Written by Gunnar B. Kvaran
Since ancient times, art has been part of human existence, playing varying roles in different eras, and taking shape in new forms. Over time, individuals have derived pleasure from beautiful things and striven to acquire lavish personal collections. Art museums in the modern sense have only existed since the eighteenth century.
Long before art collecting had started in Europe, the Chinese aristocracy collected works of art, as witnessed by the rich imperial treasures of China. In Europe, the first known cases of individuals setting out to accumulate art collections were in Hellenistic Greece around 2,000 years ago. King Attalus II of Pergamon, who died in 138 BC, is well known for his collection of paintings. In due course, collecting reached Rome, becoming widespread among high-ranking Romans after the conquest of the Greek city of Syracuse in Sicily in 212 BC. The wealthy and high-born of Rome were especially keen to acquire works of Greek art, by whatever means, not caring whether the object was an original or a copy. Roman military leaders were often rewarded for their victories with works of art. Such renowned Romans as the emperors Claudius I, Julius Caesar, Nero and Hadrian, and the military leader Pompey the Great, had magnificent art collections. These were regarded as excessive by many of their contemporaries, who lamented that all these beautiful works of art were hidden away from the public eye in private collections, and proposed that they should be displayed in public squares.
In the middle ages, the Church was the leading collector of works of art, which generally related in one way or another to Christianity. Churchmen did not content themselves simply with paintings and sculptures: they also collected manuscripts, precious and semi-precious stones, holy relics and a range of objects from nature. Monasteries and convents served as treasure-houses for collections of unimaginable value, ‘to the glory of God’, in the words of the twelfth-century Abbot Suger of St Denis in France, who sought to justify himself and the Church at a time when its worldly magnificence was under attack.
As the Renaissance approached, collectors’ attitudes to art changed: they focused on acquiring works of classical Greek and Roman art, which were coming to be seen as the model for perfection in art. At the same time, the makers of the art were emerging from anonymity and beginning to sign their works. Royalty and other wealthy patrons commissioned works on a grand scale from certain artists, who thus gained international fame and fortune. The collectors and patrons of that time are often seen as the forerunners of today’s art collectors.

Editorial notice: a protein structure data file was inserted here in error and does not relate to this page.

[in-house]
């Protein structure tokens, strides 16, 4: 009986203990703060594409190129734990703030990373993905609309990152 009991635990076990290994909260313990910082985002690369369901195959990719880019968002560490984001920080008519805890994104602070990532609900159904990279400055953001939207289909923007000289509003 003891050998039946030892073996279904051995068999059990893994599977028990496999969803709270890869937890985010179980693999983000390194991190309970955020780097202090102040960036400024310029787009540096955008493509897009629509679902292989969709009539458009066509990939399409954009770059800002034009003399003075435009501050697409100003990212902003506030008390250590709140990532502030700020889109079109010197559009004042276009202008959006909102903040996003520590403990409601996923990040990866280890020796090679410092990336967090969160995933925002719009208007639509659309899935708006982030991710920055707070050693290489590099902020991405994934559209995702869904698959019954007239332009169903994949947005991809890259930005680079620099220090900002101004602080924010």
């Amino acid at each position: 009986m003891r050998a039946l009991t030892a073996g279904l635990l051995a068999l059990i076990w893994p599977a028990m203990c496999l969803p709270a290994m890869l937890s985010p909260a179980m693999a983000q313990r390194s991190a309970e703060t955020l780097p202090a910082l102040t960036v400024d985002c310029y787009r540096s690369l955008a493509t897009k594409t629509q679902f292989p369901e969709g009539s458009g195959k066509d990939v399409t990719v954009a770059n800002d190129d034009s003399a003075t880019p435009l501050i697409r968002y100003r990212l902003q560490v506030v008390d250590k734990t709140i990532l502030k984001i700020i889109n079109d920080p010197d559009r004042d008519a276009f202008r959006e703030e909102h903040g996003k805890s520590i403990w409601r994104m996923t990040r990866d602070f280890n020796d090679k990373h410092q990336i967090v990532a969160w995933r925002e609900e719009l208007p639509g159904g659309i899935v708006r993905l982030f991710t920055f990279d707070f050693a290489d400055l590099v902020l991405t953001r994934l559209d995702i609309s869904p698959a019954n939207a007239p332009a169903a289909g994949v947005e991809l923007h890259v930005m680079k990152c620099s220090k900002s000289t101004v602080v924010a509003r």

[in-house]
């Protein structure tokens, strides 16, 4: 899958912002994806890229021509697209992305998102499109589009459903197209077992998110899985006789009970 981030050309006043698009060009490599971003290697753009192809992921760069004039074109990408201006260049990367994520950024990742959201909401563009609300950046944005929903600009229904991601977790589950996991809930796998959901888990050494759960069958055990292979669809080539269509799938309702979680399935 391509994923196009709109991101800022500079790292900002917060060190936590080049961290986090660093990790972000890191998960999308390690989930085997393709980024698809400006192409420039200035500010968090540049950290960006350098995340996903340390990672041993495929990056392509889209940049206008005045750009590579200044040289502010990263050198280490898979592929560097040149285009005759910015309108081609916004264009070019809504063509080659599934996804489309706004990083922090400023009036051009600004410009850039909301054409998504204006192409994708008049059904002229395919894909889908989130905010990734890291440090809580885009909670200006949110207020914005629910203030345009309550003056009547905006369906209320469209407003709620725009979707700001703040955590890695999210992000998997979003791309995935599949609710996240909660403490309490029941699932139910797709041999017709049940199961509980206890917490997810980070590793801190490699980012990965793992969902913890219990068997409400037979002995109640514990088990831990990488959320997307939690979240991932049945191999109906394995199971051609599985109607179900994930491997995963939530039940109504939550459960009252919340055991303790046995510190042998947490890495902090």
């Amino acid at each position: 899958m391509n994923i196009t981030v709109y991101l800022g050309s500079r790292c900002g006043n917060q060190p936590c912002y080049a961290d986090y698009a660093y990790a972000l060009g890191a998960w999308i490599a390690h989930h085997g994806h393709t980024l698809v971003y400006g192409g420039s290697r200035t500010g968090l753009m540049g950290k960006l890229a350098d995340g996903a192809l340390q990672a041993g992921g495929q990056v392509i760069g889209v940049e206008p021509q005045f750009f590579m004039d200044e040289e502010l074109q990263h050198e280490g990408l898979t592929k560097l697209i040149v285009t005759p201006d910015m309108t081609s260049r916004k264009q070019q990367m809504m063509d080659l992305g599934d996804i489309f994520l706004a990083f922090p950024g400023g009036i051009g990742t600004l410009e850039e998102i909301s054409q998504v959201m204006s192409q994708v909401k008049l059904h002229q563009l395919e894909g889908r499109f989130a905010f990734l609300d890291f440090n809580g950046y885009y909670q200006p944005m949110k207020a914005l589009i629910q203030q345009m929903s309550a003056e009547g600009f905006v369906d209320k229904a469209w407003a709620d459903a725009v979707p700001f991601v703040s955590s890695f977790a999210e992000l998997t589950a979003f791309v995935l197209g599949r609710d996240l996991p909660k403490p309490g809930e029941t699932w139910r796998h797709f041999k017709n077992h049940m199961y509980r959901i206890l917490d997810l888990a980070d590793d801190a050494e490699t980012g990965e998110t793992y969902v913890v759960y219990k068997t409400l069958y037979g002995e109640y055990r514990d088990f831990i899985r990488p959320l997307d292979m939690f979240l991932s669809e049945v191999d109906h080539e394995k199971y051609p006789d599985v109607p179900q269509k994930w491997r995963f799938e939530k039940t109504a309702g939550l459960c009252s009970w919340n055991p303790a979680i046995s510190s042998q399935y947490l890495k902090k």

The seventeenth century saw the emergence of a thriving art market. European kings and princes sought to acquire the most grandiose works of art, and their collections often became tangible signifiers of their power and wealth.
By the eighteenth century the rising bourgeoisie were also collecting: prosperous financiers and industrialists, who introduced new principles to collecting. They started to collect some specific type of art, such as drawings or prints – at that time less prestigious than paintings and sculptures. Collectors also became more selective, perhaps electing to focus on a certain genre, such as still life or portraits. Art dealing flourished during that period, especially in London, where both Christie’s and Sotheby’s opened their first galleries in the late eighteenth century. As art collecting grew, and spread to a wider social spectrum, information about art was shared by collectors: catalogues of private collections were published, and reproductions of renowned works of art became available all over Europe. Collections were categorised and catalogued to professional standards, even at that time. Early in the eighteenth century German art dealer C.F. Neickel published his Museographia, the first volume of its kind about methods of classification and conservation of works of art. Later in the century, specialist art-conservation ateliers were opened in Naples, Venice, Bologna, Paris and Dresden.
During the eighteenth century increasingly vocal demands for freedom and democracy were heard, and at that time the old debate was reawakened about lack of public access to art that was hidden away in private collections. One consequence of this development was the presentation of the Medici art collection to the people of Tuscany in 1743 by Anna Maria Luisa, the last of the Medicis. At about the same time the Empress Maria Theresa in Vienna opened her collection to the public, and around 1750 King Louis XV of France felt compelled to open his art collection to the public two days a week at the Palais du Luxembourg in Paris. Following the French Revolution of 1789, the royal collections were expropriated by the revolutionary government, and in 1793 the former royal palace of the Louvre in Paris was thrown open to the people as the first public art museum in Europe, heralding a new age of state art museums.